A retaining frame 40 has four sides 42 and is generally square in configuration. At the underside of the frame, the four sides are formed with an endless recess 46. A frame-like body 48 of elastomeric material has discrete strips 50 of metal bonded to its lower face and includes a ridge 52 that extends upwardly and fits in the recess 46 of the retaining frame. The retaining frame includes an ear 54 at each corner, similar to the heat sink member 30, and each ear is formed with a hole 56. The positioning of the holes 56 relative to each other is the same as that of the holes 26 in the circuit board. The ears 54 extend downwardly beyond the sides 42 of the frame and have abutment surfaces 58.
The frame 40 is identical to the frame that is used in the practical implementation of the device described in U.S. Pat. No. 4,255,003. The inner lower surface portion 60a is at a height of 1.45 mm relative to the abutment surfaces 58 of the ears 54 (which coincide with the top face of the circuit board), whereas the outer lower surface portion 60b is at a height of 0.81 mm. The body of elastomeric material is similar to that which is used in the practical implementation of the device described in U.S. Pat. No. 4,255,003, and has inner and outer lobes 62a and 62b that define a groove 66 therebetween. However, whereas the lobe 62b extends 1.02 mm below the surface 60b, the lobe 62a extends 1.65 mm below the surface 60a. The metal strips 50 may be of substantially the same width (0.64 mm) and at substantially the same spacing (0.64 mm) as the connection pads 8a and 24a. However, it is preferred that the strips be narrower than the pads 8a and 24a, and at a smaller spacing (e.g. 0.51 mm wide and with 0.51 mm spaces), in order to enlarge the tolerance in positioning of the body 48 relative to the circuit board. In this case, the body 48 may be made using the techniques disclosed in co-pending application Ser. No. 913,029 filed Sept. 29, 1986.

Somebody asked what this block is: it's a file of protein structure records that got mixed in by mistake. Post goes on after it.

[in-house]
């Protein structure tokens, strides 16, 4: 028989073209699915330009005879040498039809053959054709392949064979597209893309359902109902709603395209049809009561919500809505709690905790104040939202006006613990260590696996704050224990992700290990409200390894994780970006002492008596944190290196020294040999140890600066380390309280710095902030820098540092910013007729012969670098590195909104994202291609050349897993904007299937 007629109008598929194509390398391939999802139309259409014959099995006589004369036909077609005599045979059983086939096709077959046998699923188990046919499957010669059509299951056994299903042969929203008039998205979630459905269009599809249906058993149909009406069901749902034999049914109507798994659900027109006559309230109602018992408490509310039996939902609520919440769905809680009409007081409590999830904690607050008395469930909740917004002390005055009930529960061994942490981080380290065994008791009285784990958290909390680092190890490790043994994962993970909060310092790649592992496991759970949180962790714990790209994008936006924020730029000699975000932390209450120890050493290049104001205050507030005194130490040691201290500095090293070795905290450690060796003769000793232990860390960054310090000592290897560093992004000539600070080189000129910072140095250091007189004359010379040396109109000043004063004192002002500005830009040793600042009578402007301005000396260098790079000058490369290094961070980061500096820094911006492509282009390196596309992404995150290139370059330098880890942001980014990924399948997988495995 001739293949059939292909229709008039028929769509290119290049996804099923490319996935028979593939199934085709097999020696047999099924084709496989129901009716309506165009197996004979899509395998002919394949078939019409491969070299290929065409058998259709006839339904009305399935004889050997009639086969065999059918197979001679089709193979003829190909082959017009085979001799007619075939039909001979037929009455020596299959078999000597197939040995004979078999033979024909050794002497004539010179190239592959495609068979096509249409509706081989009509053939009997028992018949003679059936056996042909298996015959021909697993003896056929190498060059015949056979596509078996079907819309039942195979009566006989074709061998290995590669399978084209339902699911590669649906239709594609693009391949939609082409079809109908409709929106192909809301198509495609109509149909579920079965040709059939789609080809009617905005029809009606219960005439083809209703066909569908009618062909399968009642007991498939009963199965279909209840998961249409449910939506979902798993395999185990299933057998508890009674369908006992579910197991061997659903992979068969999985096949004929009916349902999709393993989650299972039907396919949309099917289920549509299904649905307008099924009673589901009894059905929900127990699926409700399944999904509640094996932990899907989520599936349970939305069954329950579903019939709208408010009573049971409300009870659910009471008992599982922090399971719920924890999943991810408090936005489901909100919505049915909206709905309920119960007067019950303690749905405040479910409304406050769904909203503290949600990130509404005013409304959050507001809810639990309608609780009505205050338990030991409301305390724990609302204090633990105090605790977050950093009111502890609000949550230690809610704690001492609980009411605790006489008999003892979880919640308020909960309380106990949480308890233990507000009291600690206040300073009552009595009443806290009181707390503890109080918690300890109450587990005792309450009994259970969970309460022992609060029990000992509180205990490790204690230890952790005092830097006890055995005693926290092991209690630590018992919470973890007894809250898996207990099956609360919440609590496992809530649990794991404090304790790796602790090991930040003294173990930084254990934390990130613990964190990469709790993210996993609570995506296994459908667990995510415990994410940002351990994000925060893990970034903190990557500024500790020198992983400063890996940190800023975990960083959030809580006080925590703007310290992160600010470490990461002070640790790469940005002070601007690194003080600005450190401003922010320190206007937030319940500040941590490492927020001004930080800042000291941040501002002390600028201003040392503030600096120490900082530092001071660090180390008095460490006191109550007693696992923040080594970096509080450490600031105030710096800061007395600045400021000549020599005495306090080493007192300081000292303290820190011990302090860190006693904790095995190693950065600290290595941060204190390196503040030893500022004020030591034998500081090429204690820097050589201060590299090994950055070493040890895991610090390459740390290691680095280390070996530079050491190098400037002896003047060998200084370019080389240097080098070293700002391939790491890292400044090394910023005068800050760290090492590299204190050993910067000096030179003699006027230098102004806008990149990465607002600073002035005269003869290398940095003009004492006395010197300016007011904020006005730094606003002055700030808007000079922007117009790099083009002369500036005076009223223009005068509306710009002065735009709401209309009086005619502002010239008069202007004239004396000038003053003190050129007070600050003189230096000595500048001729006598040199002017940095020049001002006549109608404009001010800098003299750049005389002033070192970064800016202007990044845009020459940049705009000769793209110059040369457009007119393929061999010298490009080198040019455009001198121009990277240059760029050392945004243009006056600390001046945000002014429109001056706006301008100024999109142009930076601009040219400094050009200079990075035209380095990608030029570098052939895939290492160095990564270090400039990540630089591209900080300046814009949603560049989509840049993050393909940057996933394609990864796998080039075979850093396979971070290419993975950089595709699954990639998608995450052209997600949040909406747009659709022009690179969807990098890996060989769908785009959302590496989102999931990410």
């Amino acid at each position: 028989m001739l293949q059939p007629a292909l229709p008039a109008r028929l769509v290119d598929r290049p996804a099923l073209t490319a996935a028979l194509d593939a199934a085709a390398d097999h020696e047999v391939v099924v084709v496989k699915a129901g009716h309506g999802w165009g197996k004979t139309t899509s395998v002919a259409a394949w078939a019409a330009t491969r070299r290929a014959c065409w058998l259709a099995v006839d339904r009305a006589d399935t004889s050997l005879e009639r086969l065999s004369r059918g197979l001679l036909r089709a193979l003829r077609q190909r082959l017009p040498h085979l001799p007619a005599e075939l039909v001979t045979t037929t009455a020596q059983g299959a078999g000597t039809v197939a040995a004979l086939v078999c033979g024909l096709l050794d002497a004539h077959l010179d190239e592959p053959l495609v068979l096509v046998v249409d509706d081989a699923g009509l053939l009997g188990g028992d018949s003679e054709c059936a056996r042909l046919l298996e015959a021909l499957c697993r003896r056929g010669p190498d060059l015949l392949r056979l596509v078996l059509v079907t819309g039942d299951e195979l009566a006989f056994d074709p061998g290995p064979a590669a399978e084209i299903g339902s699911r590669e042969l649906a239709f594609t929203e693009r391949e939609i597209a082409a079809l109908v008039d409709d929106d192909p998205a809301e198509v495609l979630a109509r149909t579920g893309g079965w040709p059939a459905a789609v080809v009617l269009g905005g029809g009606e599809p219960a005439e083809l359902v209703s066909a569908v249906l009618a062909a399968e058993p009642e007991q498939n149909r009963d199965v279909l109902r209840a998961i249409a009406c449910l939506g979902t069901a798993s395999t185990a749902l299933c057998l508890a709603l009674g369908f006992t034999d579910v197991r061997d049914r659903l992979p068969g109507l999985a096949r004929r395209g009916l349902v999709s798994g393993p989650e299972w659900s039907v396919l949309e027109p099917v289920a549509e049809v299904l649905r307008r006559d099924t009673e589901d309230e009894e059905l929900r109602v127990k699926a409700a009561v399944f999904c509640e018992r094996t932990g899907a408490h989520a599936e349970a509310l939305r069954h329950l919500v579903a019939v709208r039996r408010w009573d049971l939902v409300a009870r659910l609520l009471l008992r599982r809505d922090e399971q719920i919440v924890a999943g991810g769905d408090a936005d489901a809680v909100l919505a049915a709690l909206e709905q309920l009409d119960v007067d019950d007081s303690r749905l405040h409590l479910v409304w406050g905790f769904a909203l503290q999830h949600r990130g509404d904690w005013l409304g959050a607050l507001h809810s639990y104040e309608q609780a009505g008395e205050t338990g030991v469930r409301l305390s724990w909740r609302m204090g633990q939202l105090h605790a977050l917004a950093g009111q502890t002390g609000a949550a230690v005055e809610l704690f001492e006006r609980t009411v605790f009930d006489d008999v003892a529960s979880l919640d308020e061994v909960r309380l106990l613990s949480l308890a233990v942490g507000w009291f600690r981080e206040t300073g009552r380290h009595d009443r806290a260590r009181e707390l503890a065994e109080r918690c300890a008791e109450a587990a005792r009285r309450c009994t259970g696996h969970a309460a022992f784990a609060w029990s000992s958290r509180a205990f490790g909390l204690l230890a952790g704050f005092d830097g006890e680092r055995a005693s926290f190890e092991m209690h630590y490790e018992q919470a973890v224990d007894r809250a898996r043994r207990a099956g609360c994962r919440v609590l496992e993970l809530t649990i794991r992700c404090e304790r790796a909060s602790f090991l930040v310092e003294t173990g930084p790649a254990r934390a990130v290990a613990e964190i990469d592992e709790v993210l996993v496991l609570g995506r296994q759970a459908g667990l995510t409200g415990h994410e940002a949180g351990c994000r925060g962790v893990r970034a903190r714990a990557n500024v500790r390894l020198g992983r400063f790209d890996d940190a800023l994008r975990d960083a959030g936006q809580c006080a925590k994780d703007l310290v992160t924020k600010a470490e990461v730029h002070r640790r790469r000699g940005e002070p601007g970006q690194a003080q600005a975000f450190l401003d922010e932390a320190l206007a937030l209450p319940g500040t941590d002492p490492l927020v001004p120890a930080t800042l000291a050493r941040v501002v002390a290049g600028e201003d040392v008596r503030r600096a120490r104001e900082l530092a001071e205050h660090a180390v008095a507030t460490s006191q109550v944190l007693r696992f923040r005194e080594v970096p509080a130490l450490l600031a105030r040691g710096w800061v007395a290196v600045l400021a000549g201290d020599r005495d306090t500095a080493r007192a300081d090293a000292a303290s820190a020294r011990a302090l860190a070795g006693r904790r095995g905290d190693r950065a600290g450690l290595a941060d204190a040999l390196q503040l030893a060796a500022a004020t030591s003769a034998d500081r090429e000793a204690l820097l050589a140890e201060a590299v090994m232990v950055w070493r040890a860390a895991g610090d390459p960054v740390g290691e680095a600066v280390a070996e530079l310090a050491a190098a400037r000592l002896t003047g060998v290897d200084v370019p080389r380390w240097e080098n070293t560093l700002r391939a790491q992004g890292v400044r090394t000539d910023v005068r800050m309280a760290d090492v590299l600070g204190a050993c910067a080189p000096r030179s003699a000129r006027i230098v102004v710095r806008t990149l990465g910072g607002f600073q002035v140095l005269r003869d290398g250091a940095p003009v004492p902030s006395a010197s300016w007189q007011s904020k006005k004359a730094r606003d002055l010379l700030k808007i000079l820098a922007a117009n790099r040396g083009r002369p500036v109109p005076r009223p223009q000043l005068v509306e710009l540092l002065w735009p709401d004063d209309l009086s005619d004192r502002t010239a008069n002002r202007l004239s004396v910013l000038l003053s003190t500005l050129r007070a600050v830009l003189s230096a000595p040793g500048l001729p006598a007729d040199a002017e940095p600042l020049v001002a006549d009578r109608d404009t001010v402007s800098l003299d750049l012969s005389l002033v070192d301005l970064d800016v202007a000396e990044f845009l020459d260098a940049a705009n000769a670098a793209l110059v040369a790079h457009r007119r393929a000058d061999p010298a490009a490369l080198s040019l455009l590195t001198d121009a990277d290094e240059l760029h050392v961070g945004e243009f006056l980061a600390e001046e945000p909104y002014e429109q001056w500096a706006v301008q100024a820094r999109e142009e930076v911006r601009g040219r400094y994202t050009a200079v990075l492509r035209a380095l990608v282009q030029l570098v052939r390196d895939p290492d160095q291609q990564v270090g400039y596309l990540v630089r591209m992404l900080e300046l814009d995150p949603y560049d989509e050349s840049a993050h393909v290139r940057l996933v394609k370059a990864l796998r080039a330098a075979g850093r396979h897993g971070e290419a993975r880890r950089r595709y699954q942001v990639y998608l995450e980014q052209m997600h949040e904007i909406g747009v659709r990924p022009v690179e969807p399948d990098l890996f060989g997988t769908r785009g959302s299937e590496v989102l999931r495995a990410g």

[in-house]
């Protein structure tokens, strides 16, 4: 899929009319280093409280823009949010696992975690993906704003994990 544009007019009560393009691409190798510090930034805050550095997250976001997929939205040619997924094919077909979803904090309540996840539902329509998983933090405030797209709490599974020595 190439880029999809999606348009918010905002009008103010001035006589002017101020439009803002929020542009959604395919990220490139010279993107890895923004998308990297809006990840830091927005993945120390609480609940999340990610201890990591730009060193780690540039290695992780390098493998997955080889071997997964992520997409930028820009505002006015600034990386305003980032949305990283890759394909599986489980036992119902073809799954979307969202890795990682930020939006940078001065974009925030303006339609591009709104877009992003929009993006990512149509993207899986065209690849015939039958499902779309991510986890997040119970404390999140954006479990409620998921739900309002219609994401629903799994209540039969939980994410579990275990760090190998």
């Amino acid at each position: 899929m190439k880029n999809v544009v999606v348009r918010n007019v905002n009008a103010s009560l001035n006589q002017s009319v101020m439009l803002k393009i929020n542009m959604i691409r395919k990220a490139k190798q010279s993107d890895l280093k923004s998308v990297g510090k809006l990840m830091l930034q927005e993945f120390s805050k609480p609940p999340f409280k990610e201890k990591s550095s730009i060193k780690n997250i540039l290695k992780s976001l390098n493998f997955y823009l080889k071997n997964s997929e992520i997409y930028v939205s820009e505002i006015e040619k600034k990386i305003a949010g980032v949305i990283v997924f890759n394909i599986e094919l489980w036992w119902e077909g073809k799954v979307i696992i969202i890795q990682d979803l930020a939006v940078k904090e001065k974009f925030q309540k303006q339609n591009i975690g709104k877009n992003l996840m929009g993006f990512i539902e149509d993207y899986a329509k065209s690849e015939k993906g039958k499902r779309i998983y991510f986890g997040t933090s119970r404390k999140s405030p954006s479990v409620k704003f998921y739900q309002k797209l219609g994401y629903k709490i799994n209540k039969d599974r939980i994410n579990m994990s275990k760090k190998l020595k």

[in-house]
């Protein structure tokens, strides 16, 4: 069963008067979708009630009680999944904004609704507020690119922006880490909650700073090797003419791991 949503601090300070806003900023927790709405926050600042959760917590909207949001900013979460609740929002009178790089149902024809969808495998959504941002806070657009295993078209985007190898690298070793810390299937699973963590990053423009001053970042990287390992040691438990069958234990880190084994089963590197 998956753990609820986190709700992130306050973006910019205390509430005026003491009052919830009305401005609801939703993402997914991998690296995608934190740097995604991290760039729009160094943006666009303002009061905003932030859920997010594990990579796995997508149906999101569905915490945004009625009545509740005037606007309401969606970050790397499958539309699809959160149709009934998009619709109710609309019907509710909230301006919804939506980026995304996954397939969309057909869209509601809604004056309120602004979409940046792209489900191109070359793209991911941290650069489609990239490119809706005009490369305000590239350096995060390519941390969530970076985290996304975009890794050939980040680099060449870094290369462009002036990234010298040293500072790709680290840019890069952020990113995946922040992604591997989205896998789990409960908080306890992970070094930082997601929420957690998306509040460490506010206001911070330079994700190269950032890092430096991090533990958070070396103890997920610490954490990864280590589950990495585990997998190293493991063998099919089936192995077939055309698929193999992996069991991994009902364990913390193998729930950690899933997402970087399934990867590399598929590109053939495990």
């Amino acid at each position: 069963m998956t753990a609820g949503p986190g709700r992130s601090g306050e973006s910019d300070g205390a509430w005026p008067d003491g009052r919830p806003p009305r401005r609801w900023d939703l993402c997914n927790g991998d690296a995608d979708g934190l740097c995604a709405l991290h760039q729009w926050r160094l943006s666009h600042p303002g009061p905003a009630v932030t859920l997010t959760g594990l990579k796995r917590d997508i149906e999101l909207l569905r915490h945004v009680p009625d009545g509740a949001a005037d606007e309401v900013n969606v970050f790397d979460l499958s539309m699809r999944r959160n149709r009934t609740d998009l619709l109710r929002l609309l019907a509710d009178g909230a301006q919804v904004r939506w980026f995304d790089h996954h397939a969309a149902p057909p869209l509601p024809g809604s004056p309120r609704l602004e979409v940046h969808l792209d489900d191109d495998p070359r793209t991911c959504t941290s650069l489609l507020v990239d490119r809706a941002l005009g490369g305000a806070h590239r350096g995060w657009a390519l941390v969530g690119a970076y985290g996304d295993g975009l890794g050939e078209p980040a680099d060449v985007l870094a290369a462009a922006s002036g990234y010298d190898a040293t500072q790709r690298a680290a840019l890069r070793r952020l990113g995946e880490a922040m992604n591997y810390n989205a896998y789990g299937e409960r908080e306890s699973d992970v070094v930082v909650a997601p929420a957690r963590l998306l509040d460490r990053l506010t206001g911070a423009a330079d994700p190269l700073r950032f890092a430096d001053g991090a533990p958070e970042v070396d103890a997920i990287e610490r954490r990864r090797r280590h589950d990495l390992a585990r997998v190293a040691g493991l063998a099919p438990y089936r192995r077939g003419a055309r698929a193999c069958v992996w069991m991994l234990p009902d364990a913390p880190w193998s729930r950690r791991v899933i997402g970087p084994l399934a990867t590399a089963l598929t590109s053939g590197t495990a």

Screws 64 are fitted through the holes 56 of the retaining frame and the holes 26 of the circuit board and engage the holes 36 of the heat sink member and are used to draw the retaining frame and the heat sink member together. The body of elastomeric material is compressed between the sides of the frame and both the circuit board and the substrate. Engagement of the abutment surfaces 58 of the ears 54 of the frame with the upper surface of the circuit board limits the extent to which the elastomeric material is compressed. The strips 50 of conductive material contact the connection pads 8a of the substrate and the connection pads 24a of the circuit board. Compression of the elastomeric material provides contact force for the pressure connection between the conductive strips and the contact pads, and also maintains the back face of the substrate in contact with the pedestal of the heat sink member. Therefore, electrical connection is provided between each substrate pad 8a and the corresponding circuit board pad 24a, and a good thermally-conductive contact is provided between the substrate and the heat sink member.